Earlier this week, the blog for link-shortening service bit.ly announced results from a study of the ‘half-life’ of links coming from Facebook, Twitter, email and YouTube. The data reveals that different types of links rise and fall at different speeds, and how long a link stays ‘alive’ also depends on the platform it was posted through.
Bit.ly began by asking “How long is a link “alive” before people stop caring?” and “Does it matter what kind of content it is, or where you shared it?” To answer these questions, a new measurement was created: the ‘half-life’ of a link. According to bit.ly: “We can evaluate the persistence of the link by calculating what we’re calling the half life: the amount of time at which this link will receive half of the clicks it will ever receive after it’s reached its peak.”
An examination of the half-life of 1,000 popular bit.ly links yielded these results:
- the mean half life of a link on Twitter is 2.8 hours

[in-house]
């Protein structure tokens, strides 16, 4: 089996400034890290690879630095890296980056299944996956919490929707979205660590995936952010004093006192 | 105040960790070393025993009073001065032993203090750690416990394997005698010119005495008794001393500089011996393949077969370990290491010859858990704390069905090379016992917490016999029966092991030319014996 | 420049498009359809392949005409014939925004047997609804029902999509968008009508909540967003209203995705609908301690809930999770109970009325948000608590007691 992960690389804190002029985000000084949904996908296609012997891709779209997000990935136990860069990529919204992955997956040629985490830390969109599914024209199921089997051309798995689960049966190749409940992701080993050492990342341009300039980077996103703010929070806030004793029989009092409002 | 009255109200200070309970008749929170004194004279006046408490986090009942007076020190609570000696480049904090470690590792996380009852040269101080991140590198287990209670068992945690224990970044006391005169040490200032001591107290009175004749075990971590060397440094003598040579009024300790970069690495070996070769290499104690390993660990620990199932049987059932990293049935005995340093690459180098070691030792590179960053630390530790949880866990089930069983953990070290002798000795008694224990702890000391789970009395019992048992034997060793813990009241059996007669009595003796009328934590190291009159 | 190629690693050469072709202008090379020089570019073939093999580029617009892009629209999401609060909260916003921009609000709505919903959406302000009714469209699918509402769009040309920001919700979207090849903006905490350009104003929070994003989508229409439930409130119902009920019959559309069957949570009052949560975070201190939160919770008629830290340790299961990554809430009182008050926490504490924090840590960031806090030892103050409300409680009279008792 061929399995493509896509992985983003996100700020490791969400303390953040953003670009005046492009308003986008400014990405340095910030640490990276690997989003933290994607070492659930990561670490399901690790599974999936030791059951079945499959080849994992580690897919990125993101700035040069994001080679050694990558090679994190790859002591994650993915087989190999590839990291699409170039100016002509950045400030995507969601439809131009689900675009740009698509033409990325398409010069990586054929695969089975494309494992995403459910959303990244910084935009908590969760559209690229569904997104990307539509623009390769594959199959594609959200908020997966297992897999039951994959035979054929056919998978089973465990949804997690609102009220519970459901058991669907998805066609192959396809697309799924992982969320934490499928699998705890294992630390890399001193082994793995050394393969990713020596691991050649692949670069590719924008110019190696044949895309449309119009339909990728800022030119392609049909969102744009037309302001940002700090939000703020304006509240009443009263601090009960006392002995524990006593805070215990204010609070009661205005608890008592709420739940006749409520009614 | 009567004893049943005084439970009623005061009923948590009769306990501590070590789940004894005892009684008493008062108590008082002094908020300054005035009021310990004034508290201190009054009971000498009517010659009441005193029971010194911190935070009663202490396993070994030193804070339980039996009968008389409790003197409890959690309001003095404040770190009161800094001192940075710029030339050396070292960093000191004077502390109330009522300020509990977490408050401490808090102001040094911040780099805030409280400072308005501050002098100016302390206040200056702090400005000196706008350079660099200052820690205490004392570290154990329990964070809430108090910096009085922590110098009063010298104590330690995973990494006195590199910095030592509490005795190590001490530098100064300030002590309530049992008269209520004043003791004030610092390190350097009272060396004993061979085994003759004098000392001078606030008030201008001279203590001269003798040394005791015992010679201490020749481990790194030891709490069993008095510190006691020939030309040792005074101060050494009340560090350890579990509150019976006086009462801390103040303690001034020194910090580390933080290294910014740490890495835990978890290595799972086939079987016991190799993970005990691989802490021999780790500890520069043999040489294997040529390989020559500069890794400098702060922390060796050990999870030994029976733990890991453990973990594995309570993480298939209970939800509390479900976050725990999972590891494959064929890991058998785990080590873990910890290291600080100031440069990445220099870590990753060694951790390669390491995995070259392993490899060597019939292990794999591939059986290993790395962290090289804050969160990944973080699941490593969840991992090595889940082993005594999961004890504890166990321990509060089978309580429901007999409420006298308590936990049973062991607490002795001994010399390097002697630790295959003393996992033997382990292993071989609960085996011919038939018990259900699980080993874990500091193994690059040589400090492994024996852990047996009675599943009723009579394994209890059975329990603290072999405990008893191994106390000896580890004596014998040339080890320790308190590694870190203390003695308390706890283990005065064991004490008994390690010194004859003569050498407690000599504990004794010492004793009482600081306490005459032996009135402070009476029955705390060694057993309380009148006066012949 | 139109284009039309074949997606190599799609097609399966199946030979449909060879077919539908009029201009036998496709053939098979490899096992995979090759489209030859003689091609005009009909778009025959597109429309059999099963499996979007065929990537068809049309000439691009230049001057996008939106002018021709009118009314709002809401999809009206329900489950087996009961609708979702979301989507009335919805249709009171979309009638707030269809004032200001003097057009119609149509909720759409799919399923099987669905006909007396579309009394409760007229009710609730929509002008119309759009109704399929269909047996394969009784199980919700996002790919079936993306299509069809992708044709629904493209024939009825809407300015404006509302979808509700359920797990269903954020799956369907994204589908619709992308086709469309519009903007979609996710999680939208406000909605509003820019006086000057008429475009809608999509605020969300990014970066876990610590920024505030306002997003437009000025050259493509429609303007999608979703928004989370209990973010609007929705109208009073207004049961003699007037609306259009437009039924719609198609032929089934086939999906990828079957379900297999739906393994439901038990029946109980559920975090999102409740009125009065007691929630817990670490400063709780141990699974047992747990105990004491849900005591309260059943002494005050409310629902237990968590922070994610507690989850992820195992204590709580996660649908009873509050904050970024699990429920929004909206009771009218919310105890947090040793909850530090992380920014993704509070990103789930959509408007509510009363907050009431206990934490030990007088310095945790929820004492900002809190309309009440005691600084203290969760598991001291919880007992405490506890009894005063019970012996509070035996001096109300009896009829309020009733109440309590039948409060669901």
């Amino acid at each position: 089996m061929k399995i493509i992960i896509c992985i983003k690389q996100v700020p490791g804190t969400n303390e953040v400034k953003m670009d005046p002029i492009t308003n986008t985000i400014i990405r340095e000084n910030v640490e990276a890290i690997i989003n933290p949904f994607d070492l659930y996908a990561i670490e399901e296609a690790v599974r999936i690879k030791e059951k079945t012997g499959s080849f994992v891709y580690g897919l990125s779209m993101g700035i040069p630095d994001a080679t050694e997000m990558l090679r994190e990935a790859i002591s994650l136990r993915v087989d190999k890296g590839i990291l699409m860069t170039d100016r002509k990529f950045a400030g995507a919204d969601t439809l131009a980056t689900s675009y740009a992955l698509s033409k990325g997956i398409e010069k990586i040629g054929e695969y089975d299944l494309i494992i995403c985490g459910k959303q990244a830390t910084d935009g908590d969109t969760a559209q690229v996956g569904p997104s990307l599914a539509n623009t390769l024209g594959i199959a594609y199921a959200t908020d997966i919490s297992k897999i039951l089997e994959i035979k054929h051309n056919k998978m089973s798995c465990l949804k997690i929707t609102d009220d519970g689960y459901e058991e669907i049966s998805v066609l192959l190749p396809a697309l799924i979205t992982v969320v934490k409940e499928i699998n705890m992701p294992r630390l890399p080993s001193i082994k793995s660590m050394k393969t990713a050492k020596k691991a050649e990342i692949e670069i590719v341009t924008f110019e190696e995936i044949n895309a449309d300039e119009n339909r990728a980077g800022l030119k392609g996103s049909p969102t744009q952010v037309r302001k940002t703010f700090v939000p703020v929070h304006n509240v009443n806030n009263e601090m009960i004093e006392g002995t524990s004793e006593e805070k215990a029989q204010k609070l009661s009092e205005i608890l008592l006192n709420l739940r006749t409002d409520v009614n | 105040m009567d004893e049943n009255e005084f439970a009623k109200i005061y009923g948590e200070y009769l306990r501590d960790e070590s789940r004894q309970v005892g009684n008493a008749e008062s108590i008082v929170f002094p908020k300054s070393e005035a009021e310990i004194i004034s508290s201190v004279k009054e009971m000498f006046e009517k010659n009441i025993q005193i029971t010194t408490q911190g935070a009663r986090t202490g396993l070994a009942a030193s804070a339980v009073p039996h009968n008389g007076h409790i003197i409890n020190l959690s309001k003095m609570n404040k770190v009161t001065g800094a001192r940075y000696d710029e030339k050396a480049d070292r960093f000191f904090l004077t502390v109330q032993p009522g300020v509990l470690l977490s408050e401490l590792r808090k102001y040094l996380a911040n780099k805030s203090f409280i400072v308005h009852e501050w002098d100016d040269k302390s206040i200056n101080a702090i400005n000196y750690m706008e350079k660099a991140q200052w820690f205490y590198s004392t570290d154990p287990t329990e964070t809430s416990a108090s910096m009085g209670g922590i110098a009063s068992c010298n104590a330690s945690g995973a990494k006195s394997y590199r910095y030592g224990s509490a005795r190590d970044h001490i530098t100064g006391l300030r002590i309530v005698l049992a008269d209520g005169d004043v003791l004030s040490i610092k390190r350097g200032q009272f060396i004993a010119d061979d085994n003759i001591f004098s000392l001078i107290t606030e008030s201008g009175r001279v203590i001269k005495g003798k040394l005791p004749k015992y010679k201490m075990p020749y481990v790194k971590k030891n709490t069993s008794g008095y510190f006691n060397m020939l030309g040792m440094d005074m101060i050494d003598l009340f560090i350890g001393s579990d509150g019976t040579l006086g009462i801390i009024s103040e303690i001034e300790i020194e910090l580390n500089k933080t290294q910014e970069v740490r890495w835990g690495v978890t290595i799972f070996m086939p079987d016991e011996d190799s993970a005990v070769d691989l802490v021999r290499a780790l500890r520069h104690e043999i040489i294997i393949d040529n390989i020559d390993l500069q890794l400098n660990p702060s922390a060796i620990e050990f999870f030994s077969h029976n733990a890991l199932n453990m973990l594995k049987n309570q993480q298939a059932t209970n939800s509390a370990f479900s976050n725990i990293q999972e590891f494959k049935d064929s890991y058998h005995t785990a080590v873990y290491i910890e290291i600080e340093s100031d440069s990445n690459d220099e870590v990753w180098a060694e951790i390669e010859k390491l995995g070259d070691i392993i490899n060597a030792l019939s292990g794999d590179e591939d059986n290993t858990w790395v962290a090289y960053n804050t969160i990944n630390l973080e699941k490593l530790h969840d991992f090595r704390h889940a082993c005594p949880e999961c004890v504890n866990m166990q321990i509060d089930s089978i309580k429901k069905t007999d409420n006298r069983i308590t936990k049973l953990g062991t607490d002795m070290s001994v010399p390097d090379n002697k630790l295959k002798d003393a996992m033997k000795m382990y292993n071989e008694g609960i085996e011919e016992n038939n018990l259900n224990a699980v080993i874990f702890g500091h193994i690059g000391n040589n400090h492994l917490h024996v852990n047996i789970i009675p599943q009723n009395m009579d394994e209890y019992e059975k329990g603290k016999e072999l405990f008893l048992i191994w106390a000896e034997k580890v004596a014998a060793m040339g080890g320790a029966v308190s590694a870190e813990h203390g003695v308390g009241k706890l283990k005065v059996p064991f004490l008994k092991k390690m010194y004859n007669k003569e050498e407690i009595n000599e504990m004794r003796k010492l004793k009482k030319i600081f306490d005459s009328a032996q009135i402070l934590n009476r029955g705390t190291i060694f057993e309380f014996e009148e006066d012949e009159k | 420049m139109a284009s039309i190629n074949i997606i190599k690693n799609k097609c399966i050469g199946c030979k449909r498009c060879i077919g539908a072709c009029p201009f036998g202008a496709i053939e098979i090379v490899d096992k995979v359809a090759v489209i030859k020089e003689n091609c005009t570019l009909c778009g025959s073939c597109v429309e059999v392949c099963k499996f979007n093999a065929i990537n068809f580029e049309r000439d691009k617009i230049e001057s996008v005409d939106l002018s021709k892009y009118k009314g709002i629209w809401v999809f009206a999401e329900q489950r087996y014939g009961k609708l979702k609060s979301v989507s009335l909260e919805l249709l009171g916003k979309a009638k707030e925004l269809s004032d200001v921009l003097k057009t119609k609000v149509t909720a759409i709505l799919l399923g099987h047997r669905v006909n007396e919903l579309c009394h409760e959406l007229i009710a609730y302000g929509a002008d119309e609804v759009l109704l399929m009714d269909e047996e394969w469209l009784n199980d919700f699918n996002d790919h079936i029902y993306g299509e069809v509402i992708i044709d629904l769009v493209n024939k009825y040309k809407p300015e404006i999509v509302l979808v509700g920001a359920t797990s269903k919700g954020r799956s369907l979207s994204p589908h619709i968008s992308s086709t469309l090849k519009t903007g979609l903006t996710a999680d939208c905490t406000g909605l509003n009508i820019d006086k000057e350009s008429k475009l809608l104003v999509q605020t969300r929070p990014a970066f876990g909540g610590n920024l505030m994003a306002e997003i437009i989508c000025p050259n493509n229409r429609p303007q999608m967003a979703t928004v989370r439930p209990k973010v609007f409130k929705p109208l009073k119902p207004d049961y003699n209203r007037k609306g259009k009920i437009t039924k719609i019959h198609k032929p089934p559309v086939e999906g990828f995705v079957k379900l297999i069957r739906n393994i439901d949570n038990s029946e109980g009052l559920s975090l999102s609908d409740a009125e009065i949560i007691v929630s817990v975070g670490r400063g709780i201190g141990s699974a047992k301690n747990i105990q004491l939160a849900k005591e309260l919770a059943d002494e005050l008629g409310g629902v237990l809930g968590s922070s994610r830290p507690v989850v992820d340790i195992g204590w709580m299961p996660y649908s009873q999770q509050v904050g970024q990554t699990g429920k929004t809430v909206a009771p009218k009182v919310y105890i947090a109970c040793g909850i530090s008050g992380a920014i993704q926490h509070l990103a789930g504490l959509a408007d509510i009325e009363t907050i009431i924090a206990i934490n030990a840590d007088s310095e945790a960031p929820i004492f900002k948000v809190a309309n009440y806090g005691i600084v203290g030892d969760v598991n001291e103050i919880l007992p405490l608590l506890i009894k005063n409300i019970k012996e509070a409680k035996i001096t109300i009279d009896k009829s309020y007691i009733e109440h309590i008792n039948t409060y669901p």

- on Facebook, 3.2 hours
- via ‘direct’ sources (like email or IM clients), 3.4 hours
- links that originate from YouTube have a half life of 7.4 hours
So, links on YouTube consistently maintain interest for twice as long as links posted on other platforms – is this simply because videos tend to remain relevant for longer than, say, news bytes posted on Twitter? Posts on Facebook will, on average, receive 24 more minutes of attention than posts on Twitter.
However, these are all averages – many links last shorter or longer than these averages, leading bit.ly’s researchers to conclude that link lifespan is more affected by content than by platform. The bit.ly blog declares “on the social web it’s all about what you share, not where you share it!’